One of the largest banks in the metro area is believed the first to change the way it rewards auto dealers for originating car loans on the bank’s behalf.
Perhaps more interesting is that BMO Harris Bank’s dealer compensation change—to a flat-fee based on a vehicle’s purchase price—brings to light how consumers have for years unknowingly footed a payment to dealers through higher interest rates on their car loans.
Traditionally, banks have given dealers discretion to tack on slightly more interest on a car loan, known as dealer reserve or dealer markup. The bank eventually cuts the dealer a check for its share of the additional interest rate collected through the dealer interest-rate markup.
The practice has come under scrutiny following legal actions by the federal Consumer Financial Protection Board. The agency alleges some lenders have abused this discretion, to mark up rates disproportionately higher on loans to minority borrowers.
Late last year, Ally Financial shelled out nearly $100 million to the federal government to put to rest CFPB allegations of discriminatory pricing in the dealer reserve.
CFPB Director Richard Cordray last month applauded BMO’s change in compensation to dealers, calling it “a proactive step to protect consumers from discrimination.”
Rather than giving dealers the discretion to charge up to a set amount in additional interest on a car loan, BMO now pays a flat fee of 3 percent of the amount financed, on loans of three years or longer.
Many dealers “have told us that they appreciate that this change has created a simpler and more transparent financing process,” said BMO spokesman Patrick O’Herily.
Whether other lenders will follow BMO’s approach is yet to be seen. The bank is taking a risk that dealer finance managers might stop originating loans on BMO’s behalf if they can get a bigger cut through the traditional dealer-markup approach.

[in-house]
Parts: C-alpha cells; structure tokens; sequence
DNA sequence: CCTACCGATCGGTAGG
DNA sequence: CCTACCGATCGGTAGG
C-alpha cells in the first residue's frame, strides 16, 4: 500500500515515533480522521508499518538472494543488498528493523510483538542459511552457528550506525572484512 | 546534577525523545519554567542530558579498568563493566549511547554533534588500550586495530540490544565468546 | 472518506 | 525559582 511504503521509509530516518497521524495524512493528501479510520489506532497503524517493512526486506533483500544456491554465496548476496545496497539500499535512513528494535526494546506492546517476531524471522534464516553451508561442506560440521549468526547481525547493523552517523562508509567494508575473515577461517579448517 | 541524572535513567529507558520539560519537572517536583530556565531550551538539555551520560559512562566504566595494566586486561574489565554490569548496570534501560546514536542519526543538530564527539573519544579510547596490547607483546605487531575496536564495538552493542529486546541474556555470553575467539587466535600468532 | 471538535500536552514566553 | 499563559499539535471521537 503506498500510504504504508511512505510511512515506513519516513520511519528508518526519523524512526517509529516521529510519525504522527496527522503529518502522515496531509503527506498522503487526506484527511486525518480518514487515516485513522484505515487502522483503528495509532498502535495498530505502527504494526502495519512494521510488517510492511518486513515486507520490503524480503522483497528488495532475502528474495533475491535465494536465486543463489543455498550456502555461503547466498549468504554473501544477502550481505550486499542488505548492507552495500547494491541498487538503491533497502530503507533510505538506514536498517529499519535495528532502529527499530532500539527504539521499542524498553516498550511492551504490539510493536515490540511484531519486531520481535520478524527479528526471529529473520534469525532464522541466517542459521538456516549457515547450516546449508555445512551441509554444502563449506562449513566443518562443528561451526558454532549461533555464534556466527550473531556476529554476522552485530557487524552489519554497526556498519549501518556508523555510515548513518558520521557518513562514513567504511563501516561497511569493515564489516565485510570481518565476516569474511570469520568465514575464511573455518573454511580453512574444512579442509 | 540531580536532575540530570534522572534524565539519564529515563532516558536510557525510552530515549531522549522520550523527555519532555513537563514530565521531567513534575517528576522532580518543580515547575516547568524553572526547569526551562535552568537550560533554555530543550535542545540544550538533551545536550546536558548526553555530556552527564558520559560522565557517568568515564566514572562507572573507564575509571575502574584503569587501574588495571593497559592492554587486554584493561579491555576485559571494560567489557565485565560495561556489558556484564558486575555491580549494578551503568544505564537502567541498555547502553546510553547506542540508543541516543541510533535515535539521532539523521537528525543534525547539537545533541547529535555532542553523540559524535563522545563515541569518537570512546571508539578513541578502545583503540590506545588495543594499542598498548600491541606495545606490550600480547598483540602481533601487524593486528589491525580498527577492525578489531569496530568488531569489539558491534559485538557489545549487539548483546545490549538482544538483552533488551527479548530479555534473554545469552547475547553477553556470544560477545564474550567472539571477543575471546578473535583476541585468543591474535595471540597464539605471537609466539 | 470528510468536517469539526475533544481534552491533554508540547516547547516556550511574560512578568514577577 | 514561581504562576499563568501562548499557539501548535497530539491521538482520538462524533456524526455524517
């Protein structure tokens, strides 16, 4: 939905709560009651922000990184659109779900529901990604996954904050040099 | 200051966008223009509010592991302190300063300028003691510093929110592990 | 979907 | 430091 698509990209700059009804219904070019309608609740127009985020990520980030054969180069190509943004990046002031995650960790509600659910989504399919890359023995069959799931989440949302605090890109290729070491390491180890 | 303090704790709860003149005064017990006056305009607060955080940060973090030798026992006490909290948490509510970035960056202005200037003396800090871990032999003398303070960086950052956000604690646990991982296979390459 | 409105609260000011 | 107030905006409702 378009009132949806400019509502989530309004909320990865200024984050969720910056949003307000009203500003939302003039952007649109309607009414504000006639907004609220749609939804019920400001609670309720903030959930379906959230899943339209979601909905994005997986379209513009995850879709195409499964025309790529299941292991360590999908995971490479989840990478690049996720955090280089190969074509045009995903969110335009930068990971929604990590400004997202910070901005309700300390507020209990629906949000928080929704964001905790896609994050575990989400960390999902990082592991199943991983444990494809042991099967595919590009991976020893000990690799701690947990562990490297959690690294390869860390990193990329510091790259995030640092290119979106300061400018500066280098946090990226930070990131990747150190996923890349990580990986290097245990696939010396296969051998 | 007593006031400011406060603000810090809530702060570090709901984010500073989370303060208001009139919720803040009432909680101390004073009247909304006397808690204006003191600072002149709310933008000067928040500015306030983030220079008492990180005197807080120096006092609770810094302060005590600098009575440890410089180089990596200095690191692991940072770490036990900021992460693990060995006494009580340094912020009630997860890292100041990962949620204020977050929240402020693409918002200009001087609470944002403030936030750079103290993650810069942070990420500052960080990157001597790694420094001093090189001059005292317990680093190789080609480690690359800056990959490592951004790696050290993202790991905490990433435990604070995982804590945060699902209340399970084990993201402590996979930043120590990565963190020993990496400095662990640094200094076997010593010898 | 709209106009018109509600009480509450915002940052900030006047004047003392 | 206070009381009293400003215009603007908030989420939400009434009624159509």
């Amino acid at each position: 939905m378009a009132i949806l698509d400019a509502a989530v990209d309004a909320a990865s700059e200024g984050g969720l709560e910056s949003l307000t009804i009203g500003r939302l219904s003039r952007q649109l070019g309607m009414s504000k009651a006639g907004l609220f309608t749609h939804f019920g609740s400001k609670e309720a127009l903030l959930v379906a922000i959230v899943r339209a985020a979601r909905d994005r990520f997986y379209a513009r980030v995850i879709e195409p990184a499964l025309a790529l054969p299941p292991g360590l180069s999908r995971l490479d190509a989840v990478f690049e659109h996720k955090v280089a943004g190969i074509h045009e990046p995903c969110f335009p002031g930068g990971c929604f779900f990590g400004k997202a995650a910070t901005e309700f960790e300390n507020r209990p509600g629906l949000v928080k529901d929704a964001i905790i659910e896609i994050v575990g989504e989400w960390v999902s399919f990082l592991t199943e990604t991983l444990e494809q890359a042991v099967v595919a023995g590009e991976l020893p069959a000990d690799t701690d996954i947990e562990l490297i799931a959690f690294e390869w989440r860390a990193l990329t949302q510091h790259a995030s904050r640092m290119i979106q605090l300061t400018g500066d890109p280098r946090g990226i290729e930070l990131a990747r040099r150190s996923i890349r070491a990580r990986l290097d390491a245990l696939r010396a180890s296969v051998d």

For example, a 3-percent flat fee on a $20,000 car would amount to $600—while a 2-percent interest rate markup could net a dealer about $1,200 on a longer-term loan.
“I do not believe other [lenders], especially the large ones, are likely to follow this move,” said Christopher Willis, an attorney at Atlanta law firm Ballard Spahr LLP who has represented a number of financial services firms facing government investigations by agencies such as the CFPB.
“There is a very significant competitive disadvantage associated with switching a dealer’s compensation model.”
He also said BMO Harris is not one of the larger participants in this lending realm and thus, “I don’t believe its decision will induce the larger players to alter their dealer compensation models at this time.”
But lenders clearly are feeling the heat from regulators, namely the CFPB and the U.S. Justice Department, said Chris Kukla, vice president of the Durham, N.C.-based Center for Responsible Lending.
“We know they are in discussions with other lenders,” he said.
‘Virtually invisible practice’
In an attempt to diffuse potential regulatory intervention, earlier this year the National Automobile Dealers Association backed a plan to let each dealer set a percentage ceiling for its markup.
At least this way, dealers could make changes “without just completely turning the process upside down,” said Marty Murphy, executive vice
president of the Automobile Dealers Association of Indiana Inc.
Besides, Murphy said, dealers have every right to be compensated for arranging financing for consumers because they often can find consumers the best underlying interest rate. “The dealer is sometimes getting better rates for you because they’re referring the business.”